In her 2015 book, Mr. Putin: Operative in the Kremlin, Hill said Danchenko “provided us with a wealth of insights into and information” about Russian President Vladimir Putin and “gained notoriety as the person (the only person) to obtain, in 2005, a copy of Putin’s dissertation,” which they concluded was plagiarized. Hill and Danchenko also co-wrote a Brookings policy paper on Russia and China in 2010. Hill wrote Danchenko a LinkedIn recommendation in 2011, saying that “over the past several years of working in the United States, Igor has built an extensive network of professional research connections that complements his network in Russia and Europe.”
DOJ Inspector General Michael Horowitz’s report on the Russia investigation criticized the DOJ and the FBI for at least 17 “significant errors and omissions” related to the Foreign Intelligence Surveillance Act warrants against Trump campaign associate Carter Page and for the bureau’s reliance on the Democratic-funded dossier compiled by Steele. Steele was hired by Fusion GPS in June 2016, and the opposition research firm had been hired by Perkins Coie law firm, working for Hillary Clinton’s campaign.
Horowitz’s report noted that Steele’s FBI interview “highlighted discrepancies between Steele’s presentation of information in the election reporting and the views of his Primary Sub-source” and “revealed bias against Trump.”
FBI notes of a January 2017 interview with Danchenko showed he told the bureau he “did not know the origins” of some Steele claims and “did not recall” other dossier information. Steele’s source told the FBI that Steele mischaracterized at least one of his Russian source contacts. Danchenko also noted much of what he gave to Steele was “word of mouth and hearsay,” some of which stemmed from a “conversation that [he] had with friends over beers,” and the most salacious allegations may have been made in “jest.”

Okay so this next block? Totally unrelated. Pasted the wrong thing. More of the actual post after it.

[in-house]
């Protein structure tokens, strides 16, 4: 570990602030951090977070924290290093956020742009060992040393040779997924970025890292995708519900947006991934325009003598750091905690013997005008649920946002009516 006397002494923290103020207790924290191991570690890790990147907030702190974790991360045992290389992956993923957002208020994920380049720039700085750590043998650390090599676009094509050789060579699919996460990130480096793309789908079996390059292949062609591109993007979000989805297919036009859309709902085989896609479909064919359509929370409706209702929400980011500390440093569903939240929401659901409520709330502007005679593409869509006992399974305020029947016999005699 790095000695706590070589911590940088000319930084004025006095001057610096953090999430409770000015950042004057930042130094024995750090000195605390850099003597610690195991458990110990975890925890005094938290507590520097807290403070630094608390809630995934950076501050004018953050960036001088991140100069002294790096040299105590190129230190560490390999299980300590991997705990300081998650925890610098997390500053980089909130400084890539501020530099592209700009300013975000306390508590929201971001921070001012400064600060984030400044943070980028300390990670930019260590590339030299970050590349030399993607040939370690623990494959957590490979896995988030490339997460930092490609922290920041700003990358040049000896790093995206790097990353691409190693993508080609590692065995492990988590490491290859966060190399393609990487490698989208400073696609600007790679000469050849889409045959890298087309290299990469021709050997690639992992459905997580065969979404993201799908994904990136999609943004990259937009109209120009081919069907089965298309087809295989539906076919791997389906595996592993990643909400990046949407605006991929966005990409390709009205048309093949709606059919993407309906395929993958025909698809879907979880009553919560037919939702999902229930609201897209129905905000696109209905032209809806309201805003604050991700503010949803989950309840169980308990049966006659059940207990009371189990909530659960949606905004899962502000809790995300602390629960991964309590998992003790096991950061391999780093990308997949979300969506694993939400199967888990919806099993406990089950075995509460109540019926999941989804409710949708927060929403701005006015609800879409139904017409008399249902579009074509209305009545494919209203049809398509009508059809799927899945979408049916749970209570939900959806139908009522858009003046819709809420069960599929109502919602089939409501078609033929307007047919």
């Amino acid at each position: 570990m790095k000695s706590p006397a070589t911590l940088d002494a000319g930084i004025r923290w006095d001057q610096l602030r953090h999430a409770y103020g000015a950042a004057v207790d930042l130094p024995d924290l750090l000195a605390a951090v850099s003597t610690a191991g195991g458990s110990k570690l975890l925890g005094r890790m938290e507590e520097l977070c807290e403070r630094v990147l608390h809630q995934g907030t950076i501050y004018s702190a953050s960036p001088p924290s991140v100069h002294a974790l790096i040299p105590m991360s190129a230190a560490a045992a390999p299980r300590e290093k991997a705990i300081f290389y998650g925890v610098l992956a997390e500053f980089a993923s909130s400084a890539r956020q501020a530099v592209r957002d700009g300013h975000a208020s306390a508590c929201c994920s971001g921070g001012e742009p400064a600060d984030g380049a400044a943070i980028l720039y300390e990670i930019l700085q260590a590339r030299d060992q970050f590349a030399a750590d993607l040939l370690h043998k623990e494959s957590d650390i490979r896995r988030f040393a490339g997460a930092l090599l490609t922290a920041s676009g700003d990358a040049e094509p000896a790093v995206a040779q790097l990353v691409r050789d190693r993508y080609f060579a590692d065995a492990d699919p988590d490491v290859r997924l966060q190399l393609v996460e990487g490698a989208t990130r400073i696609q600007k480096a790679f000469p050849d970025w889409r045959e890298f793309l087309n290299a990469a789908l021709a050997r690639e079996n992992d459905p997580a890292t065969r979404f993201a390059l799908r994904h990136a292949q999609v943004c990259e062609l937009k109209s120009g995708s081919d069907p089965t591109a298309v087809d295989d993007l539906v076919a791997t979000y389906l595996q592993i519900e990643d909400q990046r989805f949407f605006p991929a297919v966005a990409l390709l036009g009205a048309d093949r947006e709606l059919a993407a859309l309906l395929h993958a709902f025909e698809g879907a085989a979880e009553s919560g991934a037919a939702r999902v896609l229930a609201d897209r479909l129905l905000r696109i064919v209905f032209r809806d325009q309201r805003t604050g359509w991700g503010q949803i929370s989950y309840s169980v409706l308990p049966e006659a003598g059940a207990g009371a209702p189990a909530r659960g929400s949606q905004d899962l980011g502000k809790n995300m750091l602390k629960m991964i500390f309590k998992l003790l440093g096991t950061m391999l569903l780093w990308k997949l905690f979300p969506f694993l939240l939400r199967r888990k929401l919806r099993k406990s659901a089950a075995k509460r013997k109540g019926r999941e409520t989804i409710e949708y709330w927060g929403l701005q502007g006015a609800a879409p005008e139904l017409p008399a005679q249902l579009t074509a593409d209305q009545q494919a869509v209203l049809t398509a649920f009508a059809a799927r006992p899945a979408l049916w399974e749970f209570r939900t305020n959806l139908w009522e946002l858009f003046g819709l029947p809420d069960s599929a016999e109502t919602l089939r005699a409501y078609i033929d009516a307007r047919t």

Orbis Business Intelligence tweeted an article in August from the Spectator that Steele’s company called “a useful corrective.” The report said that “either Danchenko was producing Pulitzer-prize-winning fiction for Steele or he later felt he had to be extremely careful with what he told the FBI” and “Steele’s supporters believe this is what happened.”
“I am afraid I could not possibly comment on others’ assessments of my alleged state of mind four years ago,” Danchenko told the Washington Examiner. “I can only say that the interviews were voluntary.”
Declassified footnotes from Horowitz’s report made public in 2020 indicate the bureau became aware that Steele’s dossier may have been compromised by Russian disinformation. Horowitz said Danchenko “contradicted the allegations of a ‘well-developed conspiracy’ in” Steele’s dossier. Declassified documents also show the FBI previously investigated Danchenko as a possible “threat to national security.”
Hill was critical of Steele’s dossier when she spoke to Congress.
“I almost fell over when I discovered that he was doing this report,” Hill said in October 2019. Hill said she met with Steele in 2016 and noted Steele “was clearly very interested in building up a client base,” which made him a target for Russia, calling it “a great opportunity to, basically, you know, present him with information that he’s looking for that can be couched in some truth and some disinformation.”
Hill testified that Steele’s dossier was a “rabbit hole” and Steele “could have been played” by the Russians. Her testimony was part of the Ukraine-related impeachment proceedings, and she stated that “it’s very likely that the Russians planted disinformation” in the dossier, adding, “I don’t believe it’s appropriate for him to have been hired to do this.”
Steele claimed he wasn’t fooled by Russian disinformation.
“These people simply have no idea what they are talking about. I’ve spent my entire adult life working with Russian disinformation,” Steele told Fusion co-founder Glenn Simpson for a 2019 book. “The ultimate Russian goal was to prevent Hillary Clinton from becoming president, and therefore, the idea that they would intentionally spread embarrassing information about Trump — true or not — is not logical.”